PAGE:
CF Matt Kemp looks to rebound from his Rihanna distracted poor 2009.  Kemp looked to be poised for stardom in 2009 but it didn't happen.  Gains that he had made in defense, base running and plate discipline disappeared.  As did his ability to hit fastballs.

Andre Either is a steady performer with the bat posting these wOBA's the last 3 years: .383, .370, .367.  He sucks struggles to hit lefties though, his wOBA against left-handed pitchers is below .300 during the same time.

Left field is a mess (as I've discussed before).  Marcus Thames, JR Gibbons (or Xavier Paul please) and Tony Gwynn jr all bring there unique talents to the fold.   Thames bashes left-handed pitching.  Jr left-handed...and was good in 2005.  Tony Gwynn jr is a plus defender but hit .204 last year.  Xavier Paul plays a little defense and should hit better than Gwynn (and maybe Gibbons, and maybe Thames as well-at least vs righties).

The best player in the infield is shortstop Rafael Furcal.  When healthy Furcal is a plus defender who gets on base, has some pop and steals bases.  Furcal's games played the last 4 seasons: 138, 36, 150, 97.

Furcal's double play partner, maybe, is Juan Uribe.  Uribe comes over from the Giants.  Uribe has some pop, .200 ISO the last 2 seasons, but doesn't get on base much, .310 OBP.  He grades as an average to above average fielder all over the infield, which might come in handy since:
A) Furcal will likely miss some time
B) Casey Blake is going to start the season on the DL.  Casey Blake cost the Dodgers catcher Carlos Santana in 2008.  He played well after the trade enticing GM Nick Coletti into signing him to a 3 year deal after the season.  Blake performed very well in the first year of the contract but had his problems last year leading many to speculate that he has out lived his usefulness as a regular.  I think this demise is a little overblown.  Regard Blake's wOBA by month in 2011
APR .353
MAY .364
JUNE .299
JULY .244
AUG .350
SEPT .283
Blake looked terrible in June and July, no question, but he got back on track in August.  September was down again, but this is my team, and I'm an optimist.

Speaking of optimism, first baseman James Loney.  Big things were expected from Loney after he hit 15 home runs and batted .331 in 96 games as a rookie.  He's never come close to that kind of power again.  Loney will be 27 this season, the age when many players fully develop their power.  The rational me knows that Loney's power won't come.  The Dodger fan me, hopes that it will.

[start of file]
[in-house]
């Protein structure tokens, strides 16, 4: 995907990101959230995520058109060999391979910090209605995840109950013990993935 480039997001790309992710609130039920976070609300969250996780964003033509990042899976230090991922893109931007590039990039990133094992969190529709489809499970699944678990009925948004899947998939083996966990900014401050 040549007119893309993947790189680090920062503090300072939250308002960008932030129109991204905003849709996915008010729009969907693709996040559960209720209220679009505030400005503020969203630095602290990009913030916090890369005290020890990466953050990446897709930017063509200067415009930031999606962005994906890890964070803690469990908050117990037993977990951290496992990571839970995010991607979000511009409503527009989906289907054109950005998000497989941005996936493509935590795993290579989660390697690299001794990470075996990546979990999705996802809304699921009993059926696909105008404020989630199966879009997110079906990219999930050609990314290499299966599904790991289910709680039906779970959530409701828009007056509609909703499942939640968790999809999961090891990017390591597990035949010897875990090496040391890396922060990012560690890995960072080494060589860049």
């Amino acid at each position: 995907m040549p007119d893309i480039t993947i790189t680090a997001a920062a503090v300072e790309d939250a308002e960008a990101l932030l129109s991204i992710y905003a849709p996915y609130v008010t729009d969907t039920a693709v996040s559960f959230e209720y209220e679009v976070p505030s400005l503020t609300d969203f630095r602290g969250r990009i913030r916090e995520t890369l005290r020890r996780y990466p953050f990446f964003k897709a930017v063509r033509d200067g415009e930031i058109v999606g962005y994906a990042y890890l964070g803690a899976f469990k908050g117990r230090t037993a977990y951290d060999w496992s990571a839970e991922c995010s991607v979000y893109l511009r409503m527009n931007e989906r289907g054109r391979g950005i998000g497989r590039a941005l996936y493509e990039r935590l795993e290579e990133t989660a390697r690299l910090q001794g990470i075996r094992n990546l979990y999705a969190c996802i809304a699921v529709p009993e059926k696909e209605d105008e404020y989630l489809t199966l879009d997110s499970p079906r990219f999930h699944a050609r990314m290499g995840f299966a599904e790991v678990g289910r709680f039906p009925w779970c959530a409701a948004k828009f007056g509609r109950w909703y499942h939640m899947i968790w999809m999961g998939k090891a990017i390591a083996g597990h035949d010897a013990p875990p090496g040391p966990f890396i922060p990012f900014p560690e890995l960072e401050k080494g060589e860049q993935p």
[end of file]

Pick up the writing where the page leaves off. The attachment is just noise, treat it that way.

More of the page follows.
The catching situation is saddening interesting.  Long time catcher Russell Martin is a Yankee after refusing an offer from the Dodgers.  LA boy Rod Barajas will be the every day catcher.  He hammered the ball for a .388 wOBA in 72 trips to the plate for LA last year.  His recent season wOBAs: .310, .282, .307, .324,. 306.  We know what Barajas is, and it's not that good.  Backing him up will be former Dodger Dioner Navarro, coming off a horrible year in Tampa and AAA farmhand AJ Ellis.

One last point to make about the Dodgers.  The OF defense is going to be terrible.  To quote Dave Cameron of FanGraphs, "the Dodgers have compiled the worst outfield defense in baseball, with a corner outfielder in center, a first baseman in right field, and a couple of DHs sharing time in left."
With a starting staff that gives up a lot of flyballs this is going to be significant.

San Diego Padres 76 - 86
Why is this team interesting?  The Padres led the NL West for most of 2010, finally falling 2 games short of the eventual World Series champion Giants.  They traded away their best player, and only real source of offense, Adrian Gonzalez.

But the Padres didn't rely on offense to win last season, it was the pitching that did it and the pitching staff is mostly unchanged.

The big name on the staff is Matt Latos.  Latos was phenomenal in his first full year; striking out over 1 per inning and walking less than 2.5 per game.  In all, he pitched 184 innings with an ERA of 2.92 and FIP of 3.00.  He appears to have struggled down the stretch, here are his monthly ERA's:
APR 6.20
MAY 1.54
JUNE 2.37
JULY 1.04
AUG 1.69
SEPT 5.66
Danger!  But here are his monthly FIPs
APR 5.88
MAY 2.57
JUNE 2.98
JULY 3.16
AUG 2.02
SEPT 2.65
That looks a lot less worrisome.  There is reason to worry though.  Latos has a bum right shoulder and Tim Stauffer has been named the opening day starter.  Stauffer is young but is more of a back of the rotation starter than staff ace.  If Latos can't be the staff ace this year then Clayton Richard or Aaron Harang will be.  Richard was acquired in the Peavey deal and has gone 19 - 11 3.83 ERA in 266 innings while Peavey has gone 10 - 6 4.11 ERA in 127 innings for the White Sox.  Aaron Harang was an excellent starter for the Reds between 2005 and 2007.  Then, he started giving up bucketfulls of home runs.  Look for a bounce back from Harang.  The park factor for home runs in Cincinnati is about 125.  The park factor for home runs in San Diego is about 90.  PETCO won't help his declining strikeout rate though.  Lefty Wade LeBlanc will likely be the 5th starter.   Prospects Cory Lubke and Simon Castro could figure in to the rotation as well.